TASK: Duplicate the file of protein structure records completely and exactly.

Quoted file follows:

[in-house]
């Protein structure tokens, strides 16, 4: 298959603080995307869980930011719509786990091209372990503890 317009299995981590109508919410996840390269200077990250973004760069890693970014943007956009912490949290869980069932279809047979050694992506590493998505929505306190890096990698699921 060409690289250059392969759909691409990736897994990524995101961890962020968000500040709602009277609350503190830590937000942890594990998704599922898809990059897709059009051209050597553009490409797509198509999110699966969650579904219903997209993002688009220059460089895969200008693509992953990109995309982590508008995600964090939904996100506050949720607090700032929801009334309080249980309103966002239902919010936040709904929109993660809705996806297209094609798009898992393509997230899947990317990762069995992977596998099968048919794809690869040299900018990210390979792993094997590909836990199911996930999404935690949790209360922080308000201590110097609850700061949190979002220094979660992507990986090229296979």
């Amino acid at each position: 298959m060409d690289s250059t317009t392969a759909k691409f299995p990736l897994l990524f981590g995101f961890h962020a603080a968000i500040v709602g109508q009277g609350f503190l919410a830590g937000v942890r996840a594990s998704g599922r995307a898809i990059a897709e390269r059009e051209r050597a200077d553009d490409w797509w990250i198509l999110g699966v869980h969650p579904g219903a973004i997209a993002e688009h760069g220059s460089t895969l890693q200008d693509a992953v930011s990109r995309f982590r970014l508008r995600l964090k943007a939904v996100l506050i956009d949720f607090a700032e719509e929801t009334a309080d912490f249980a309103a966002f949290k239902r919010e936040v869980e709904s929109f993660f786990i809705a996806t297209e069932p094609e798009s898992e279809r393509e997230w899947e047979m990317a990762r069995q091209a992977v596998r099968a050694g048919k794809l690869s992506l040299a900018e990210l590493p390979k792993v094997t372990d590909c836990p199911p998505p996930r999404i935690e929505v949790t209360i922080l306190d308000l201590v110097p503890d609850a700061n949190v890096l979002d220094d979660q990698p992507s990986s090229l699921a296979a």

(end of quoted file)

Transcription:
[in-house]
């Protein structure tokens, strides 16, 4: 298959603080995307869980930011719509786990091209372990503890 317009299995981590109508919410996840390269200077990250973004760069890693970014943007956009912490949290869980069932279809047979050694992506590493998505929505306190890096990698699921 060409690289250059392969759909691409990736897994990524995101961890962020968000500040709602009277609350503190830590937000942890594990998704599922898809990059897709059009051209050597553009490409797509198509999110699966969650579904219903997209993002688009220059460089895969200008693509992953990109995309982590508008995600964090939904996100506050949720607090700032929801009334309080249980309103966002239902919010936040709904929109993660809705996806297209094609798009898992393509997230899947990317990762069995992977596998099968048919794809690869040299900018990210390979792993094997590909836990199911996930999404935690949790209360922080308000201590110097609850700061949190979002220094979660992507990986090229296979």
């Amino acid at each position: 298959m060409d690289s250059t317009t392969a759909k691409f299995p990736l897994l990524f981590g995101f961890h962020a603080a968000i500040v709602g109508q009277g609350f503190l919410a830590g937000v942890r996840a594990s998704g599922r995307a898809i990059a897709e390269r059009e051209r050597a200077d553009d490409w797509w990250i198509l999110g699966v869980h969650p579904g219903a973004i997209a993002e688009h760069g220059s460089t895969l890693q200008d693509a992953v930011s990109r995309f982590r970014l508008r995600l964090k943007a939904v996100l506050i956009d949720f607090a700032e719509e929801t009334a309080d912490f249980a309103a966002f949290k239902r919010e936040v869980e709904s929109f993660f786990i809705a996806t297209e069932p094609e798009s898992e279809r393509e997230w899947e047979m990317a990762r069995q091209a992977v596998r099968a050694g048919k794809l690869s992506l040299a900018e990210l590493p390979k792993v094997t372990d590909c836990p199911p998505p996930r999404i935690e929505v949790t209360i922080l306190d308000l201590v110097p503890d609850a700061n949190v890096l979002d220094d979660q990698p992507s990986s090229l699921a296979a």